人口約6千萬（Population:60,441,457 (July 2005 est.) ）
Labor force:29.78 million (2004 est.)
Labor force - by occupation: agriculture 1.5%, industry 19.1%, services 79.5% (2004)
RECORD NUMBERS WORK PAST PENSION AGE By Andrew Taylor, Employment Correspondent Friday, July 20, 2007 (FT)
英國國家統計局(Office of National Statistics)的資料顯示，在截至今年5月底的12個月中，英國就業人數增加了18萬，達到2907萬，在新增就業人口中，65歲以上男性和60歲以上女性的比例僅略低於50%。
年齡與就業網路(The Age and Employment Network)首席執行官克裏斯•鮑爾(Chris Ball)表示：“我們的感覺是，往往出於經濟需要，許多人都在接受低於他們資歷和能力的工作。這是對重要資源的浪費，而且是在公然貶低長者。”
“許 多人在超過法定退休年齡後仍繼續工作，因為來自養老金界定供款計畫(defined contribution scheme)的收入有所下降。另外，由於界定利益計畫(defined benefit scheme)遇到困難，在臨退休前提出自願提前退休以獲得‘豐厚遣散費'(golden handshake)的雇員減少了。”
【這golden handshake 是1960年首先出現的(n. Slang.)：A lucrative severance agreement offered to an employee typically as an inducement to retire.】
“……匯豐(HSBC)英國經濟學家卡倫•沃德(Karen Ward)表示，可用勞動力的增長“正是（英國央行(Bank of England)）行長所要求的”。她將當前的趨勢描述為“金髮勞動力市場”(Goldilocks labour market)——一切都“剛剛好”，年長者和移民數量的增加滿足了對工人需求的增長。……”
【She described current trends as a “Goldilocks labour market” where everything was “just right” with rising demand for workers being met by increasing numbers of older people and migrants. 這GOLDILOCKS 翻譯有問題(起碼要採用"金髮熊寶寶"說法，參考：
The Goldilocks phenomenon, something being just right, not too big or hot or small or cold, a concept used in astronomy and economics.】The "Goldilocks phenomenon" refers to the necessity that planetary conditions such as size or temperature be "just right" in order to sustain life. The term derives from the story of Goldilocks, who preferred porridge which was "not too hot, and not too cold".
年齡問題雇主論壇(The Employers Forum on Age)首席執行官薩姆•默瑟(Sam Mercer)表示，雇主願意雇用年長的員工，特別是在去年10月引入新的年齡歧視法之後更是如此，這反映了人們態度的可喜轉變。
本文章英文 RECORD NUMBERS WORK PAST PENSION AGE
By Andrew Taylor, Employment Correspondent Friday, July 20, 2007
The proportion of people working past the state pension age in UK is running at record levels, according to official figures published on the 18th July.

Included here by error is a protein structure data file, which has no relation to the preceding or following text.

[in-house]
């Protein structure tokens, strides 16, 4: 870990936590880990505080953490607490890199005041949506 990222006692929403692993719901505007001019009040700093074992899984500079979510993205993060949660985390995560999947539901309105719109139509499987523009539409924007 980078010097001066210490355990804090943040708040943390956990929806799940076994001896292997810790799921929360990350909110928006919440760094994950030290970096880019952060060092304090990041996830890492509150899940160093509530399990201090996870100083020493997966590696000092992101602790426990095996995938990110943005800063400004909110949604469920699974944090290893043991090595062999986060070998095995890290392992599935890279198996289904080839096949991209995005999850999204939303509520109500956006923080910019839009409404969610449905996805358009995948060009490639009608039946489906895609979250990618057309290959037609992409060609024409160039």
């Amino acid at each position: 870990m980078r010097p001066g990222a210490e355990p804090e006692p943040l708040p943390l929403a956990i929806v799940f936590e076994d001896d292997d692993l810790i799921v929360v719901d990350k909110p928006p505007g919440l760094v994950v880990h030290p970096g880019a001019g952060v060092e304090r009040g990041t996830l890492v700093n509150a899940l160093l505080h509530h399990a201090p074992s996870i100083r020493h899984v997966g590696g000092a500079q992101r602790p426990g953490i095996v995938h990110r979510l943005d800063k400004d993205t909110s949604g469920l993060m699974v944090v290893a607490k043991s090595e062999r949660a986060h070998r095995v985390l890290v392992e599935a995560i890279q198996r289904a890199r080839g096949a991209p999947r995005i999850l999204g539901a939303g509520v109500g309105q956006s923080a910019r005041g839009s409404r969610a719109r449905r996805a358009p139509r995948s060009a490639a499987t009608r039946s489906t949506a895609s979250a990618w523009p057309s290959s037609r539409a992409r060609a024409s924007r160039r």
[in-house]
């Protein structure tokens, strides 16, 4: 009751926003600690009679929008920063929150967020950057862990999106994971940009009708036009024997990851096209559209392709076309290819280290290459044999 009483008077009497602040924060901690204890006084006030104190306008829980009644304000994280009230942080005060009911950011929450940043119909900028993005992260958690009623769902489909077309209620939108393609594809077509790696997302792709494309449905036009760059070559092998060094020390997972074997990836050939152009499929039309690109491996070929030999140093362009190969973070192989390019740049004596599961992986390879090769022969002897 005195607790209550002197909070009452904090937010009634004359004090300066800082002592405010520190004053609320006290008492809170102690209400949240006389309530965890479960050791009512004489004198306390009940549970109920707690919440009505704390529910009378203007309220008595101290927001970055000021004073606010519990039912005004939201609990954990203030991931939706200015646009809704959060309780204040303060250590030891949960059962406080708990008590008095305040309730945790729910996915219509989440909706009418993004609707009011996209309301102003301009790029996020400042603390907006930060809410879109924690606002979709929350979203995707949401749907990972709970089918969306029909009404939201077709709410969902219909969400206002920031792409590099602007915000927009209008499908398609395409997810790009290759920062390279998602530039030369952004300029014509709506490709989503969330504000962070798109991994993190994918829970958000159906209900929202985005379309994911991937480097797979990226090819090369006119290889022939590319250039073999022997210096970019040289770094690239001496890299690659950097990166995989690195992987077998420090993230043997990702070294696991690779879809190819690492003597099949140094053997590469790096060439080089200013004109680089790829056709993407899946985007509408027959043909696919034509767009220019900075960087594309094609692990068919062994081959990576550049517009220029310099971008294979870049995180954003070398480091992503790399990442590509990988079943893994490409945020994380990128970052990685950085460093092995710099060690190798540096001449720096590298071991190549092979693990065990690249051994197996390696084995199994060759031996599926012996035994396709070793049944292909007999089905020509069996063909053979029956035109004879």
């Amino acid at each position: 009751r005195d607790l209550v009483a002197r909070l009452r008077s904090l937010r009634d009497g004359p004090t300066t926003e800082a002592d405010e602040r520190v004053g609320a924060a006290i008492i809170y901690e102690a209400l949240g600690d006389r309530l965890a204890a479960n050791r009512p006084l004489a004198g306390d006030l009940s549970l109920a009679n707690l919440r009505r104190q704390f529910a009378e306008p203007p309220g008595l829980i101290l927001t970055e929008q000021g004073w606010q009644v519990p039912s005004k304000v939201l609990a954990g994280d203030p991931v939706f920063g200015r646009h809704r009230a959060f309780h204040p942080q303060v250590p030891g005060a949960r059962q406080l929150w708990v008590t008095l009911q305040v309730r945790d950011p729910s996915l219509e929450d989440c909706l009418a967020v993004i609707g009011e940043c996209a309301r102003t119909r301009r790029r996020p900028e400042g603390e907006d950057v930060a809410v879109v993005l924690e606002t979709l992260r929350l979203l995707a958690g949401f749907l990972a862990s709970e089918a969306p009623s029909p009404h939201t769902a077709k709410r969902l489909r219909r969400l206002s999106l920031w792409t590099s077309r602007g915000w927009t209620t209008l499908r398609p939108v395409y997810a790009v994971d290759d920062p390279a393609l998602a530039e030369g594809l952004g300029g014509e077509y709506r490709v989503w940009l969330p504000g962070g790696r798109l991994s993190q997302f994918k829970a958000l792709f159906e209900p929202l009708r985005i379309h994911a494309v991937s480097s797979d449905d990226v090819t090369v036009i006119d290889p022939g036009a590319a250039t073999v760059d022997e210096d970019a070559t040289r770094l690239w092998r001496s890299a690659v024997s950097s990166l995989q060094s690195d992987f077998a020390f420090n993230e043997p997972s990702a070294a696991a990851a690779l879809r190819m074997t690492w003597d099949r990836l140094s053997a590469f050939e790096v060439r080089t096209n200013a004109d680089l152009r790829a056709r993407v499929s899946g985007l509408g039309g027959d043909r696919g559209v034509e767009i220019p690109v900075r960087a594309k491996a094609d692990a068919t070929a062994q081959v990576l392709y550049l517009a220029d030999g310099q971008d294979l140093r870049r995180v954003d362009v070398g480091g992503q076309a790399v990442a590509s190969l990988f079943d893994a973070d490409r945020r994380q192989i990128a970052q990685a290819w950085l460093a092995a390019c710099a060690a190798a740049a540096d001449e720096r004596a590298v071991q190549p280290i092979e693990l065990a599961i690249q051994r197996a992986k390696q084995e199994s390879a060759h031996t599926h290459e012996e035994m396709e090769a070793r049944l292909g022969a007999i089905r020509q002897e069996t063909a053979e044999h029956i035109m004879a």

Men above 65 and women above 60 accounted for just under half of the 180,000 rise in employment to 29.07m during the 12 months to the end of May according to the Office for National Statistics in UK.
The proportion of people above pension age with jobs has risen by more than 3 percentage points to 11 per cent since the mid 1990s, as concerns over rising longevity and worsening private sector pension provision have mounted.
Since 1992, the number of people above pensionable age in work has risen by 400,000 to 1.2m – two thirds of them women.
Chris Ball, chief executive of The Age and Employment Network, said: “Our impression is that many people are accepting jobs below their qualifications and capacities, often out of economic necessity. This remains a waste of important resources and is frankly demeaning to older people.
“Many stay in work beyond state retirement age because of the decline in incomes from defined contributions pension schemes. Also, with defined benefits schemes hitting difficulty, fewer employers are offering voluntary early retirement as a ‘golden handshake' leading up to retirement.”
Increased availability of older people and migrant workers, however, has helped fill vacancies and restrain inflationary pay rises in a tight labour market, say economists.
Average annual earnings growth excluding bonuses – regarded as the best measure of pay inflation – dipped by 0.1 of a percentage point to 3.5 per cent during the three months to the end of May. The headline earnings figure fell even faster by 0.6 of a percentage point, also to 3.5 per cent.
Karen Ward, UK economist at HSBC, said the rise in labour availability was “just what the Governor [of the Bank of England] ordered”. She described current trends as a “Goldilocks labour market” where everything was “just right” with rising demand for workers being met by increasing numbers of older people and migrants.
Sam Mercer, chief executive of The Employers Forum on Age, said willingness by employers to take on older workers, particularly following the introduction of new age discrimination laws last October, reflected a welcome change in attitudes.
She said: “EFA members have found that many people who are given the choice do choose to remain in work even after they are eligible for their pension . . . as people live longer there is a realisation that they can't afford a 30-year retirement.”